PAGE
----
- religious justifications 198 (5.2%)
- policy grievances 1,472 (38.7%)
- ambiguous words 17 (4%)

2/12/03 — total words 1,986 (100%)
- religious justifications 280 (14.1%)
- policy grievances 319 (16.1%)
- ambiguous words 36 (1.8%)

10/18/03—total words 64 (100%)
- religious justifications 0 (0%)
- policy grievances 726 (84%)
- ambiguous words 0 (0%)

1/6/04—total words 768 (100%)
- religious justifications 27 (3.5%)
- policy grievances 734 (95.6%)
- ambiguous words 0 (0%)

11/4/04— total words 2,302 (100%)
- religious justifications 0 (0%)
- policy grievances 1,287 (55.9%)
- ambiguous words 29 (0%)

1/19/06—total words 1,500 (100%)
- religious justifications 27 (1.8%)
- policy grievances 419 (27.9%)
- ambiguous words 0 (0%)

Total words [2] 15,597 (100%)
Total religious justifications [3] 1,550 (9.9%)
Total policy grievances [4] 7,084 (45.4%)
Total ambiguous words [5] 165 (1%)

(Note: These results are preliminary and are NOT considered conclusive. Further research is still underway and will be published in a forthcoming research paper on the Minaret of Freedom Institute website [www.minaret.org]. The purpose of these statistics is to provide a rough sampling of Bin Laden’s statements, add to foreign policy and counterterrorism debates, and spark further research.)

Our preliminary analysis shows that Bin Laden spends a preponderant amount—close to half—of the time railing against Western countries about their policies, and much less time talking about religion. Some religious self-justification is used, but it is not the main content of his statements. Based on the above findings, Mr. Scheuer, it seems, has good reason to take Bin Laden at his word.

The one exception to this pattern appears to be the translation of a video on December 13, 2001. However, that was not a public statement, but more of a “home video” made in Kandahar and confiscated at a private residence in Jalalabad during the invasion of Afghanistan. Therefore, it was probably not meant for recruiting purposes, but seems to reflect casual conversation among the subjects. It is also interesting that some have questioned the comprehensibility of the soundtrack and the accuracy of the translations.

Straight from UBL’s mouth, and the mouths of tens of thousands of other Muslims polled, policies matter more than differing social values with Western non-Muslims. And Mike Scheuer is right: most of our presidential candidates don’t seem to get this. McCain paints “radical Islamic extremism” as “the greatest evil, probably, that this nation has ever faced” (as in worse that Hitler or the Soviet Union); Hillary Clinton and Barack Obama, from their place in the Senate, fund the war in Iraq in blatant disregard of their rhetoric against the Bush administration’s policies; and Mike Huckabee continued to promote the occupation of Iraq as part of the “War on Terror” to the end of his campaign. The only candidate to consistently acknowledge the role of foreign policy in generating the current climate, Ron Paul, is ignored by that segment of the press that doesn’t vilify him.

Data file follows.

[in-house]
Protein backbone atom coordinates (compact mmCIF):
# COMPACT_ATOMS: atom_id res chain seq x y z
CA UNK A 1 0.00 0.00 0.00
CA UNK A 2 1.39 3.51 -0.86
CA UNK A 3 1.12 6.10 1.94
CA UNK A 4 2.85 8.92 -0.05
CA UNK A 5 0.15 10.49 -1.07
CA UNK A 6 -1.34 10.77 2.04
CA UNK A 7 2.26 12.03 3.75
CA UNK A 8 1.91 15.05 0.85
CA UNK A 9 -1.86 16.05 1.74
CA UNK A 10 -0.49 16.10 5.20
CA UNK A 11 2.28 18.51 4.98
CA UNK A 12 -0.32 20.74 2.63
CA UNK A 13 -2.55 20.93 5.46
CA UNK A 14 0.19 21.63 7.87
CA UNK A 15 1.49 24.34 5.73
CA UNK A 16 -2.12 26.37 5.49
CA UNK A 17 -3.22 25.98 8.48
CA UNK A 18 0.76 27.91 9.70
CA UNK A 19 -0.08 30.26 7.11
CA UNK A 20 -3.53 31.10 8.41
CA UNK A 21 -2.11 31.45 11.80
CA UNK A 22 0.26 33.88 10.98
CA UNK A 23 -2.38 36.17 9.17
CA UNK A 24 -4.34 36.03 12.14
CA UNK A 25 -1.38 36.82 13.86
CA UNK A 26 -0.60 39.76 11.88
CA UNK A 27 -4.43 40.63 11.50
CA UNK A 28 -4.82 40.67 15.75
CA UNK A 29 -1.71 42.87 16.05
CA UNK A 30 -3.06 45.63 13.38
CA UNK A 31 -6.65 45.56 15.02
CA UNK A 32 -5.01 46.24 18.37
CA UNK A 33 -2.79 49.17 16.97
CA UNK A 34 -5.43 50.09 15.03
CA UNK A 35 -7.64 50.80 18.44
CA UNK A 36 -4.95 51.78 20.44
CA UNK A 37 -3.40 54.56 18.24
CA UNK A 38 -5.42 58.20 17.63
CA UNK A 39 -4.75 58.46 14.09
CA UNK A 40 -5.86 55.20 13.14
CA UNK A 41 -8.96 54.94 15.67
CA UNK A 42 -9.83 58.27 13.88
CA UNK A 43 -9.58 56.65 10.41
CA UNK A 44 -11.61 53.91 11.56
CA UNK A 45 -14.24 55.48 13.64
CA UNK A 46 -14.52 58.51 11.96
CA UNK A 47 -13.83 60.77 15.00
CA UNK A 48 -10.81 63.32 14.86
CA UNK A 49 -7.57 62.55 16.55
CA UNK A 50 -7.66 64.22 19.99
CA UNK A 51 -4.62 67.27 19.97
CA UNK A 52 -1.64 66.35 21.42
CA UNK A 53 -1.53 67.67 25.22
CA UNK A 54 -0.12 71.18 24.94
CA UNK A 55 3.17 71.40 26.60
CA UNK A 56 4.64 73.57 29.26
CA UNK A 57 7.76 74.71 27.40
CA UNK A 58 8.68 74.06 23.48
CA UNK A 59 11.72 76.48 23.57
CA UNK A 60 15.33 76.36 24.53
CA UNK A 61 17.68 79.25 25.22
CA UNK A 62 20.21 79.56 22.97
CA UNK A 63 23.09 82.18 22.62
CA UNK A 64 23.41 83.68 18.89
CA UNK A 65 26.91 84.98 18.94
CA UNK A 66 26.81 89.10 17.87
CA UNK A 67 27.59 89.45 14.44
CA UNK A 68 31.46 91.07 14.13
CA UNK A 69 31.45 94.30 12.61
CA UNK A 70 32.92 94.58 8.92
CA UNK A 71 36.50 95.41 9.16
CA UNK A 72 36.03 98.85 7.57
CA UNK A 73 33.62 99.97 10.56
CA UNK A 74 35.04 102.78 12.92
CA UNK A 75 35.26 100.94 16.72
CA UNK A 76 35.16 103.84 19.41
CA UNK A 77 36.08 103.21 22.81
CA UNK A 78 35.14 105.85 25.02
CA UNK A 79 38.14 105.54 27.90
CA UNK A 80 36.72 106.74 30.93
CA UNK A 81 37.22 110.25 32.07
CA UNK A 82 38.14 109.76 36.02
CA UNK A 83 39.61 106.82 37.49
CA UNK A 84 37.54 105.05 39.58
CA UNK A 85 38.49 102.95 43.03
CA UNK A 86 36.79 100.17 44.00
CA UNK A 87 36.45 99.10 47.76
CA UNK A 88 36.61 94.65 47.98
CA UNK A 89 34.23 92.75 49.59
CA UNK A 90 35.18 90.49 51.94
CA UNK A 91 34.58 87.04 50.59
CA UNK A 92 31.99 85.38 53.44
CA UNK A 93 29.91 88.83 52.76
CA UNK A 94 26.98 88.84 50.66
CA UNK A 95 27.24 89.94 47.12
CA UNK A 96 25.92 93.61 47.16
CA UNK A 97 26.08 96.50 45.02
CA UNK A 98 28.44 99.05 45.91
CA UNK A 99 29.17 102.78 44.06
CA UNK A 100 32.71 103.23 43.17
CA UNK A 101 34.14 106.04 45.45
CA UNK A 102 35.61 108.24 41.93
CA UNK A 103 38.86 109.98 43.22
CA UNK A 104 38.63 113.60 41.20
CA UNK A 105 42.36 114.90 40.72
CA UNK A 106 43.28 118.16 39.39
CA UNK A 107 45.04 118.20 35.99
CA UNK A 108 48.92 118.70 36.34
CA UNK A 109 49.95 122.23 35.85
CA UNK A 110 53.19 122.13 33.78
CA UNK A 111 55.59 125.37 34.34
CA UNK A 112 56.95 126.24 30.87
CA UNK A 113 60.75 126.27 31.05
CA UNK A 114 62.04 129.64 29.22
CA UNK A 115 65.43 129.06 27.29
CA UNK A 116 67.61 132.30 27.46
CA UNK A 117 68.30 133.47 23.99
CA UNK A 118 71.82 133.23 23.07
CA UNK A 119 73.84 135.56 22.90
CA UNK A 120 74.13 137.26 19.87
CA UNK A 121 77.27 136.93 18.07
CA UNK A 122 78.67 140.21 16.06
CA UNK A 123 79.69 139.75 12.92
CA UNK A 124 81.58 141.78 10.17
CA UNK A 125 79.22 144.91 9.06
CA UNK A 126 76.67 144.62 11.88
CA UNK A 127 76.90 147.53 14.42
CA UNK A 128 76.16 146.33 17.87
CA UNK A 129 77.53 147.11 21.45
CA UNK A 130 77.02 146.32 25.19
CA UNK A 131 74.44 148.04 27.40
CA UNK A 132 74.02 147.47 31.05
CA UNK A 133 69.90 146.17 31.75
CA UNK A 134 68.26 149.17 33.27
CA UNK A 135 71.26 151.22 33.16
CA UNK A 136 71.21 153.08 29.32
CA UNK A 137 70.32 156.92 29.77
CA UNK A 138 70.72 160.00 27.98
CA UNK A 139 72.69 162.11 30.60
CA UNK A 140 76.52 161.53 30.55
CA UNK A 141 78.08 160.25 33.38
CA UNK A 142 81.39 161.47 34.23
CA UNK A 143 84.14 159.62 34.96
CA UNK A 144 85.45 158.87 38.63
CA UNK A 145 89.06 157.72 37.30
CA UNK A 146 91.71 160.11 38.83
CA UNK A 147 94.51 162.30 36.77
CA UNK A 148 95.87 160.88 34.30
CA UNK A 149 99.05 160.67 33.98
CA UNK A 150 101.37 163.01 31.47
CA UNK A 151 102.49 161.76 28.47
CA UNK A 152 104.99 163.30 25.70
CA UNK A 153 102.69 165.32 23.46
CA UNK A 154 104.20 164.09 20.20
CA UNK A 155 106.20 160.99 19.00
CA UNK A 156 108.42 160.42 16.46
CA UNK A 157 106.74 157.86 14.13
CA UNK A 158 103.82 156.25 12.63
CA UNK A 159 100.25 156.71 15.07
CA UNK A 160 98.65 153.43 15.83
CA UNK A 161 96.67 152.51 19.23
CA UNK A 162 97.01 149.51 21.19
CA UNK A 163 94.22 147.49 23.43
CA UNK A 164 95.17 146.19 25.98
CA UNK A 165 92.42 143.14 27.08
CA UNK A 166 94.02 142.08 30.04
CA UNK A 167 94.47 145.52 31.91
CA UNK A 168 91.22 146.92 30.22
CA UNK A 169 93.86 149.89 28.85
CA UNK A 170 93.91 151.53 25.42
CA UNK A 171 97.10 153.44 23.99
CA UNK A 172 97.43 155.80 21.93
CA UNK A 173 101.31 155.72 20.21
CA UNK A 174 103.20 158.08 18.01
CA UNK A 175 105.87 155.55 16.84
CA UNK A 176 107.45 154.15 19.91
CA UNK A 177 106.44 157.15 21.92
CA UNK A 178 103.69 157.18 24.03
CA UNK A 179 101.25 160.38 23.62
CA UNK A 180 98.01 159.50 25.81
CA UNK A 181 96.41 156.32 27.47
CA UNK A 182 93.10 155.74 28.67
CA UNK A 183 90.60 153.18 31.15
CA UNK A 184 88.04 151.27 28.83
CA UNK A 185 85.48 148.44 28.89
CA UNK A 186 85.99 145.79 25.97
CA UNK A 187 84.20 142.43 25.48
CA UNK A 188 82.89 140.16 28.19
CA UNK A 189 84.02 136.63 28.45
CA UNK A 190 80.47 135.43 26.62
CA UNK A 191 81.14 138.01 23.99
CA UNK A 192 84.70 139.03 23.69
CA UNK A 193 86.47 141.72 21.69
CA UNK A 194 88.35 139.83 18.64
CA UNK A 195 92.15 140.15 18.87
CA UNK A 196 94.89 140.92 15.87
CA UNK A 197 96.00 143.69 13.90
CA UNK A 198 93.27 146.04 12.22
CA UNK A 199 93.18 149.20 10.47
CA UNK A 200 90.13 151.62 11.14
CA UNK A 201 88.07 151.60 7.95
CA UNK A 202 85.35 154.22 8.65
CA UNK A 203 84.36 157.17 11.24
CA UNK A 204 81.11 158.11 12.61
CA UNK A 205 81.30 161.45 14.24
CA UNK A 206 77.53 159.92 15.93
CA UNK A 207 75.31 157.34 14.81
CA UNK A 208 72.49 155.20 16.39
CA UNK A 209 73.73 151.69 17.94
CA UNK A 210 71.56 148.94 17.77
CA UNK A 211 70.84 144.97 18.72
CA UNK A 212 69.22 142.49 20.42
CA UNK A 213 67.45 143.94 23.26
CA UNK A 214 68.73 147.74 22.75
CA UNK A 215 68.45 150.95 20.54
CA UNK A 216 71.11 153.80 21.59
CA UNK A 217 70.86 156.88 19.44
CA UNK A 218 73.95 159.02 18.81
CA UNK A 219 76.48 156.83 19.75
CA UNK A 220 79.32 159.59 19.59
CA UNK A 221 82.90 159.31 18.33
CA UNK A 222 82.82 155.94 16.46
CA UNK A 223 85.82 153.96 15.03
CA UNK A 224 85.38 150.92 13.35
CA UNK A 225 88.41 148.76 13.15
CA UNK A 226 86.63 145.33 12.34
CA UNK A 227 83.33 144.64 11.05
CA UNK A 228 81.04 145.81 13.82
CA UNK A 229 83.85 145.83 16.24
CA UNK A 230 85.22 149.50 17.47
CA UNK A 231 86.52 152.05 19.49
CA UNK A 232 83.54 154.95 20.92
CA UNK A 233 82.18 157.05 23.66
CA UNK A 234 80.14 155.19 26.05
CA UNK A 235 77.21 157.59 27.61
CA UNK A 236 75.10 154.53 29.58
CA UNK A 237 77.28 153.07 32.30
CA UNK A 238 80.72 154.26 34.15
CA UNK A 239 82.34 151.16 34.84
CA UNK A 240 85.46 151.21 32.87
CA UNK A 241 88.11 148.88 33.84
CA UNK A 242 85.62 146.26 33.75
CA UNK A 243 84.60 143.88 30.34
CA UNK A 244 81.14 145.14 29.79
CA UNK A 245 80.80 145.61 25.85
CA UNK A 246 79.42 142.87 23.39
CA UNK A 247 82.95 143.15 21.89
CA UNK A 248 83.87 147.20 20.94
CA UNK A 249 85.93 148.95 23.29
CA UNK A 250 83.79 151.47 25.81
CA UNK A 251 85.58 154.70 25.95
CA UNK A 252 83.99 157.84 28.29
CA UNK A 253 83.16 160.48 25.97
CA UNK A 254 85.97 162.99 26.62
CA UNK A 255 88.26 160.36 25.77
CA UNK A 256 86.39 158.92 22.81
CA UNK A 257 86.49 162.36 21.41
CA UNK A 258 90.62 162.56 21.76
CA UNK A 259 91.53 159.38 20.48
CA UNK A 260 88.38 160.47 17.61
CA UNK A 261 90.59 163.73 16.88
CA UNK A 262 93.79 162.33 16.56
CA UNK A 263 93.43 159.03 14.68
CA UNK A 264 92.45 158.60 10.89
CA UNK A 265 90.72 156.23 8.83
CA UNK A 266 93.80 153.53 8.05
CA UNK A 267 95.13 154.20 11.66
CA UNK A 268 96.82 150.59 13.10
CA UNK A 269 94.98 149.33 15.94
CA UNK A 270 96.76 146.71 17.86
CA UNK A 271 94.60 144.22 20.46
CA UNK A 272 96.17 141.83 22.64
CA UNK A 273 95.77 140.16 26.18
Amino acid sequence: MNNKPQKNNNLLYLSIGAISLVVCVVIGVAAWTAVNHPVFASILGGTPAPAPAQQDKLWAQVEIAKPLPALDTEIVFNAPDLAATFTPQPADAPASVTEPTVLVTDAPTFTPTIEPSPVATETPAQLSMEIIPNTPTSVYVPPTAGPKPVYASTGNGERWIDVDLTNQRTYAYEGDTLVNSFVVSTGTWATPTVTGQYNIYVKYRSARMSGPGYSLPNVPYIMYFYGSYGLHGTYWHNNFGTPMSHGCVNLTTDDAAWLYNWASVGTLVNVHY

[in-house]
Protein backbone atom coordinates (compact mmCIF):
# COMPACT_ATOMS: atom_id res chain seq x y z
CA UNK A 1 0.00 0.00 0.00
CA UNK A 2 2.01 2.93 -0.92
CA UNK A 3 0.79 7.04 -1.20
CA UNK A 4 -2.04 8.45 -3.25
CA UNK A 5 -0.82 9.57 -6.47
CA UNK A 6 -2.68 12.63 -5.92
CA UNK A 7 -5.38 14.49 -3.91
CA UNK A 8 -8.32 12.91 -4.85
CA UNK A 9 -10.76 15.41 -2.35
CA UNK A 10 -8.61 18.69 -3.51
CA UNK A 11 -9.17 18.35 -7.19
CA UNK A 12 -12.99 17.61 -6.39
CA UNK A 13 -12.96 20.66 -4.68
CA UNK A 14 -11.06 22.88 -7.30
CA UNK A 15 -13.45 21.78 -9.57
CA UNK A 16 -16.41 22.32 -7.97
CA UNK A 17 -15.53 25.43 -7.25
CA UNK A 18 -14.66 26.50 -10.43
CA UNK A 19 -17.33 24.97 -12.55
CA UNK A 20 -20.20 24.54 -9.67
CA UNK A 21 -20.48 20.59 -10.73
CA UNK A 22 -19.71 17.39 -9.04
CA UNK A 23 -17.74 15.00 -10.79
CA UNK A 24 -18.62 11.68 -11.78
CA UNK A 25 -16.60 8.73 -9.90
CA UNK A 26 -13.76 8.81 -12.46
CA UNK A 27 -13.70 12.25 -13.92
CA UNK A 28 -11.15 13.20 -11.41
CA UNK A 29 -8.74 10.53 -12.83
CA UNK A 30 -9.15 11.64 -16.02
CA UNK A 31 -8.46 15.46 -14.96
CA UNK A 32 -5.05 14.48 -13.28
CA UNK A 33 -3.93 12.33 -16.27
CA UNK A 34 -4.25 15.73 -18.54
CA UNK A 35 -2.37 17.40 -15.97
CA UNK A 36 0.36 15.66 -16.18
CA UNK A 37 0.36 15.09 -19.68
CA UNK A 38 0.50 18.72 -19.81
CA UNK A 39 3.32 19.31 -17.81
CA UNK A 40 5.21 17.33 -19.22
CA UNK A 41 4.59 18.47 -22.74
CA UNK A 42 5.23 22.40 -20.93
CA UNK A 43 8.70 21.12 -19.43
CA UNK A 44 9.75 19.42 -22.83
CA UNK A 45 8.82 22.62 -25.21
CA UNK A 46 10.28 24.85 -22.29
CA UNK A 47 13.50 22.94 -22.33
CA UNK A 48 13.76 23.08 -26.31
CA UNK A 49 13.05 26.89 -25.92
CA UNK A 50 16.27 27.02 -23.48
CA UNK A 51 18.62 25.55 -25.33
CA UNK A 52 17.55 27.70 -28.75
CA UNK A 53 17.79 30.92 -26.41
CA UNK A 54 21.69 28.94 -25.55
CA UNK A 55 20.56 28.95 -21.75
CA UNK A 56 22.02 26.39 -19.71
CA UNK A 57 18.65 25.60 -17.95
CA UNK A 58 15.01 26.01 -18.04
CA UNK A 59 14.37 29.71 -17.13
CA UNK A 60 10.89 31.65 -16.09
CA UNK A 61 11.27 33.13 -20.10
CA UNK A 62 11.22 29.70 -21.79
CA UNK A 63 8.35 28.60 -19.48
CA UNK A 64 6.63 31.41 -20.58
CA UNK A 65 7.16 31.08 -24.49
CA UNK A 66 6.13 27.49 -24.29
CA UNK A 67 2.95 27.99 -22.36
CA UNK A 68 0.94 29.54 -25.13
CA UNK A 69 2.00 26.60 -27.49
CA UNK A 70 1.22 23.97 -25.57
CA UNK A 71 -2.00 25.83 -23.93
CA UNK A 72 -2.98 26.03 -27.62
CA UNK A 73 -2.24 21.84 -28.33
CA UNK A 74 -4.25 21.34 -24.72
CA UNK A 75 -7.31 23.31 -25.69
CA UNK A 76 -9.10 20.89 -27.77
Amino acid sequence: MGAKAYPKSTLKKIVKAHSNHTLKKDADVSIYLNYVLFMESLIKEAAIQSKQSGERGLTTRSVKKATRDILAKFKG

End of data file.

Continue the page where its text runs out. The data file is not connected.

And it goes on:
Given that a correct understanding of the roots of violence directed against America is in America’s interests, how can we account for the evasion of an honest discussion of the issue by politicians, policymakers and the media? For a clue, consider the evaluation of how the presidential candidates rate in terms of whether they are good for Israel in the Israeli newspaper Ha`aretz. The omission of Ron Paul, and the defense for such an omission is remarkable, given that the rankings include dropouts like Fred Thompson and never-rans like Michael Bloomberg and Condi Rice. You cannot account for the omission by speculating that Ron Paul would be bad for Israel, since the whole point of the article is to rank candidates on that score. The implication is that warning supporters to avoid a candidate considered bad for Israel is less important to Israelis than making sure certain questions are never discussed: for example, when are Israeli and American interests at odds?

The pretense that there is a war between civilizations is a distraction from the real war that is going on within civilizations. George Weigel has defined “jihadism” as “the religiously inspired ideology which teaches that it is every Muslim’s duty to use any means necessary to compel the world’s submission to Islam.” Then, perhaps, neoconservatism is “the philosophically inspired ideology that teaches that it is the duty of the West to use any means necessary to compel the world’s submission to American hegemony.” Both groups mirror one-another. They espouse an extremist ideology that runs on fear, divides the world between “us” and “them” and argue they are always justified in resorting to violence no matter what the cost in human lives.  Put this way, such a perspective shows where the real fault line lies: not between an imaginary monolithic Islam and an imaginary monolithic West, but between so-called “jihadis” and neocons on one side and the rest of us on the other.

 

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[1] Alejandro Beutel and Imad-ad-Dean Ahmad 2008, “Religious or Policy Justification for Violence? A Quantative Content Analysis of Bin Ladin’s Statements.” in preparation.

[2] Full category title is “Number of Total Words in the Text”. In compiling the total number of words in each transcripted statement explanatory words in parentheses “()” and/or brackets “[]” were removed and stuck to a more “literal” English translation of Bin Laden’s words. Otherwise ambiguous statements are classified according to the context of the sentiment of the paragraph in which they appear, when that sentiment is unambiguous.

[3] Full category title is “Number of Words Giving Religious Justification for Militant Activity.”

[4] Full category title is “Number of Words Stating Policy Grievance Reasons for Militant Activity.”

[5] Full category title is “Number of Ambiguous Words that can be Classified as Giving Religious Justification or Stating Policy Grievance Reasons for Militant Activity.”